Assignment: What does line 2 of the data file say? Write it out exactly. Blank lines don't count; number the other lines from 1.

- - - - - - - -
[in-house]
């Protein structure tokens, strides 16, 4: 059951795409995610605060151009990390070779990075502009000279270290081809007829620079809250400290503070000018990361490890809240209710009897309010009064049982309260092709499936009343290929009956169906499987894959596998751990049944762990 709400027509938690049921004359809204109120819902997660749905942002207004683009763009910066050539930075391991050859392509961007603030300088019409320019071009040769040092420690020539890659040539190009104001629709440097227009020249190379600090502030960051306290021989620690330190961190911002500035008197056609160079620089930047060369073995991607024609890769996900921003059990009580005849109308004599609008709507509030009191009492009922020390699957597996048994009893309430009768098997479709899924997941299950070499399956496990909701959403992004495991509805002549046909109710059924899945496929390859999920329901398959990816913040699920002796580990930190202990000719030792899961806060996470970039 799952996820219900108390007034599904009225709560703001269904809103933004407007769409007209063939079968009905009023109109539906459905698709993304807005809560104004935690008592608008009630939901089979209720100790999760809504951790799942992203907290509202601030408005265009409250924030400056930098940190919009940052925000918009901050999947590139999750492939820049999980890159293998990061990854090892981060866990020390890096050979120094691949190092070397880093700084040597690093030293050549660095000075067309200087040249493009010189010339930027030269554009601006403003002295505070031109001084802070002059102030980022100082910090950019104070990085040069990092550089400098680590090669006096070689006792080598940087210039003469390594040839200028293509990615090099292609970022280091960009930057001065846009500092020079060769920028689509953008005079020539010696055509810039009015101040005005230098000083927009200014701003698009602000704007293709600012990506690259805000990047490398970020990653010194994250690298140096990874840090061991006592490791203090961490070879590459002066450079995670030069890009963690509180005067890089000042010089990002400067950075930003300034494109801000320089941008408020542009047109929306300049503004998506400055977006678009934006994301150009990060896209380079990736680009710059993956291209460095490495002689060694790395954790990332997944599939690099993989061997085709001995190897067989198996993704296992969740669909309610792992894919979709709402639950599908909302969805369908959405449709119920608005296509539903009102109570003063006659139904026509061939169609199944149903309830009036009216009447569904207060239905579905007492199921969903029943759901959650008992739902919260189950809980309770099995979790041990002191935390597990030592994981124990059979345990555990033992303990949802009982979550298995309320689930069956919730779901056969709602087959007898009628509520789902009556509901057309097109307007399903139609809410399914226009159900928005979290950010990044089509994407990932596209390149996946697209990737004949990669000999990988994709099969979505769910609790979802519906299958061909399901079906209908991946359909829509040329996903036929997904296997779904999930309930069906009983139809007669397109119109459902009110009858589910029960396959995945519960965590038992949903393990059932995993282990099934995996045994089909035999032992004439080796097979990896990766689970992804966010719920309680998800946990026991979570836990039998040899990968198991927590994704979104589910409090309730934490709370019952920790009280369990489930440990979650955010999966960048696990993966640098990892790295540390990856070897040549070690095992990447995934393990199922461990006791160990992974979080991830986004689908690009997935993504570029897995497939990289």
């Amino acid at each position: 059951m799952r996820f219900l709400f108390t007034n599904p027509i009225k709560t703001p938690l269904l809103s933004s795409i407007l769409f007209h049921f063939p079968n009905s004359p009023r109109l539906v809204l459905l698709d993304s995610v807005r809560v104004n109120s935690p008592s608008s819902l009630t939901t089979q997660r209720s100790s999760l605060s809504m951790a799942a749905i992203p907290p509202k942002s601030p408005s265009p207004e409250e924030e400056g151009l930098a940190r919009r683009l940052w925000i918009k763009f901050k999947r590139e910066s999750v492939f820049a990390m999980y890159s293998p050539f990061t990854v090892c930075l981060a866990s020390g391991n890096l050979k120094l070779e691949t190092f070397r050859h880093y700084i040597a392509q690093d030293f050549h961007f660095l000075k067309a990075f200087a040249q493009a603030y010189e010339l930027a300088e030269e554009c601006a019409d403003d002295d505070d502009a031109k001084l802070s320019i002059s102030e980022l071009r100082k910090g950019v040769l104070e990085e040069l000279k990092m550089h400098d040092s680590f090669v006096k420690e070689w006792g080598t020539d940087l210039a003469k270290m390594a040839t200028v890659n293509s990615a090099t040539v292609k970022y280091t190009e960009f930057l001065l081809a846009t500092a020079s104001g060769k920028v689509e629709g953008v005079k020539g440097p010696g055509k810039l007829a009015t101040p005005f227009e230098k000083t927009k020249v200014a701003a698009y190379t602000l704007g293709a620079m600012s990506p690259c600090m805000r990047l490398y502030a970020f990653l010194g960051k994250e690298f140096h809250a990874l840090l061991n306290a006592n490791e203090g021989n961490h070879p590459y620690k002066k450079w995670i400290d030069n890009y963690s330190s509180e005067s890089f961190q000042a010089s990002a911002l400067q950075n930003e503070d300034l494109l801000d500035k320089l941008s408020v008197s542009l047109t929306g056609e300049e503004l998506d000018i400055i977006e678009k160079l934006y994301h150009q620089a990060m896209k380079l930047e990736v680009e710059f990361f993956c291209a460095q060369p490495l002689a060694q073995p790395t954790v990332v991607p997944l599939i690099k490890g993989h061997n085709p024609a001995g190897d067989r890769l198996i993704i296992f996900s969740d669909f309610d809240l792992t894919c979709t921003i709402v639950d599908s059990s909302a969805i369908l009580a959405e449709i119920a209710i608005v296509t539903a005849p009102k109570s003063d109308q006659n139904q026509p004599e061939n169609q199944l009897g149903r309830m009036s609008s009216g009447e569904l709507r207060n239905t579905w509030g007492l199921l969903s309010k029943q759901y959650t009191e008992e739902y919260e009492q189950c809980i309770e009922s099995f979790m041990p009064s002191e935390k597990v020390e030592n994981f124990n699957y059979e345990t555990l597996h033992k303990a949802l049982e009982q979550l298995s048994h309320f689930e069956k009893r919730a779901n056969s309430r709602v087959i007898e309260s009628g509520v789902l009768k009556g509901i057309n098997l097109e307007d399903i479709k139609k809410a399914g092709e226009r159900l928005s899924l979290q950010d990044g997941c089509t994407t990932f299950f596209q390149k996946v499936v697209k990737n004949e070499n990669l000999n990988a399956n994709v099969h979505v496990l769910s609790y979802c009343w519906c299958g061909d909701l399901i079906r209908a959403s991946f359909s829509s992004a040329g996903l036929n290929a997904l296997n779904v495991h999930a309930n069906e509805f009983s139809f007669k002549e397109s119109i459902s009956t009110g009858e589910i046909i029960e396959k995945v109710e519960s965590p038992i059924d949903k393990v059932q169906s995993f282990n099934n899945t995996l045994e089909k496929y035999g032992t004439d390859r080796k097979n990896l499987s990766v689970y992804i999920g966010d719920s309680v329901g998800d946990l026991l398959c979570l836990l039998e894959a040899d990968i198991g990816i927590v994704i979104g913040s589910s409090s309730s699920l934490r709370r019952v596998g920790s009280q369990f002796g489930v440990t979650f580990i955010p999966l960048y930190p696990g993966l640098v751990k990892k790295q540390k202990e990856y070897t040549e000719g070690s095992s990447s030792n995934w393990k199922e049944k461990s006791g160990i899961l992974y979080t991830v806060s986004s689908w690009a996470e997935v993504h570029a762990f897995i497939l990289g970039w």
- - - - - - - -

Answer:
């Protein structure tokens, strides 16, 4: 059951795409995610605060151009990390070779990075502009000279270290081809007829620079809250400290503070000018990361490890809240209710009897309010009064049982309260092709499936009343290929009956169906499987894959596998751990049944762990 709400027509938690049921004359809204109120819902997660749905942002207004683009763009910066050539930075391991050859392509961007603030300088019409320019071009040769040092420690020539890659040539190009104001629709440097227009020249190379600090502030960051306290021989620690330190961190911002500035008197056609160079620089930047060369073995991607024609890769996900921003059990009580005849109308004599609008709507509030009191009492009922020390699957597996048994009893309430009768098997479709899924997941299950070499399956496990909701959403992004495991509805002549046909109710059924899945496929390859999920329901398959990816913040699920002796580990930190202990000719030792899961806060996470970039 799952996820219900108390007034599904009225709560703001269904809103933004407007769409007209063939079968009905009023109109539906459905698709993304807005809560104004935690008592608008009630939901089979209720100790999760809504951790799942992203907290509202601030408005265009409250924030400056930098940190919009940052925000918009901050999947590139999750492939820049999980890159293998990061990854090892981060866990020390890096050979120094691949190092070397880093700084040597690093030293050549660095000075067309200087040249493009010189010339930027030269554009601006403003002295505070031109001084802070002059102030980022100082910090950019104070990085040069990092550089400098680590090669006096070689006792080598940087210039003469390594040839200028293509990615090099292609970022280091960009930057001065846009500092020079060769920028689509953008005079020539010696055509810039009015101040005005230098000083927009200014701003698009602000704007293709600012990506690259805000990047490398970020990653010194994250690298140096990874840090061991006592490791203090961490070879590459002066450079995670030069890009963690509180005067890089000042010089990002400067950075930003300034494109801000320089941008408020542009047109929306300049503004998506400055977006678009934006994301150009990060896209380079990736680009710059993956291209460095490495002689060694790395954790990332997944599939690099993989061997085709001995190897067989198996993704296992969740669909309610792992894919979709709402639950599908909302969805369908959405449709119920608005296509539903009102109570003063006659139904026509061939169609199944149903309830009036009216009447569904207060239905579905007492199921969903029943759901959650008992739902919260189950809980309770099995979790041990002191935390597990030592994981124990059979345990555990033992303990949802009982979550298995309320689930069956919730779901056969709602087959007898009628509520789902009556509901057309097109307007399903139609809410399914226009159900928005979290950010990044089509994407990932596209390149996946697209990737004949990669000999990988994709099969979505769910609790979802519906299958061909399901079906209908991946359909829509040329996903036929997904296997779904999930309930069906009983139809007669397109119109459902009110009858589910029960396959995945519960965590038992949903393990059932995993282990099934995996045994089909035999032992004439080796097979990896990766689970992804966010719920309680998800946990026991979570836990039998040899990968198991927590994704979104589910409090309730934490709370019952920790009280369990489930440990979650955010999966960048696990993966640098990892790295540390990856070897040549070690095992990447995934393990199922461990006791160990992974979080991830986004689908690009997935993504570029897995497939990289």